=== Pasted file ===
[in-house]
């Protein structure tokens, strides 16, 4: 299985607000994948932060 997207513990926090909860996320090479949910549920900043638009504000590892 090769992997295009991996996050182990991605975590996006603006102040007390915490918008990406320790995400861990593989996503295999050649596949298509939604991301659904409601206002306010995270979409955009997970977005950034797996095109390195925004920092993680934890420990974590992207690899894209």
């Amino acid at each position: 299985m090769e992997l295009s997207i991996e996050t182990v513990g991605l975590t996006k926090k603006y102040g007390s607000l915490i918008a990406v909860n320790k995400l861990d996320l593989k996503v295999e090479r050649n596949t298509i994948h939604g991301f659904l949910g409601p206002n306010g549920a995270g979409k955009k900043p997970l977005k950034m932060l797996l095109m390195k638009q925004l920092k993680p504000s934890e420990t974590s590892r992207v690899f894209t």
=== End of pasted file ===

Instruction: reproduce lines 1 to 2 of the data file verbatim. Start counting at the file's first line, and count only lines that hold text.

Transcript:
[in-house]
């Protein structure tokens, strides 16, 4: 299985607000994948932060 997207513990926090909860996320090479949910549920900043638009504000590892 090769992997295009991996996050182990991605975590996006603006102040007390915490918008990406320790995400861990593989996503295999050649596949298509939604991301659904409601206002306010995270979409955009997970977005950034797996095109390195925004920092993680934890420990974590992207690899894209």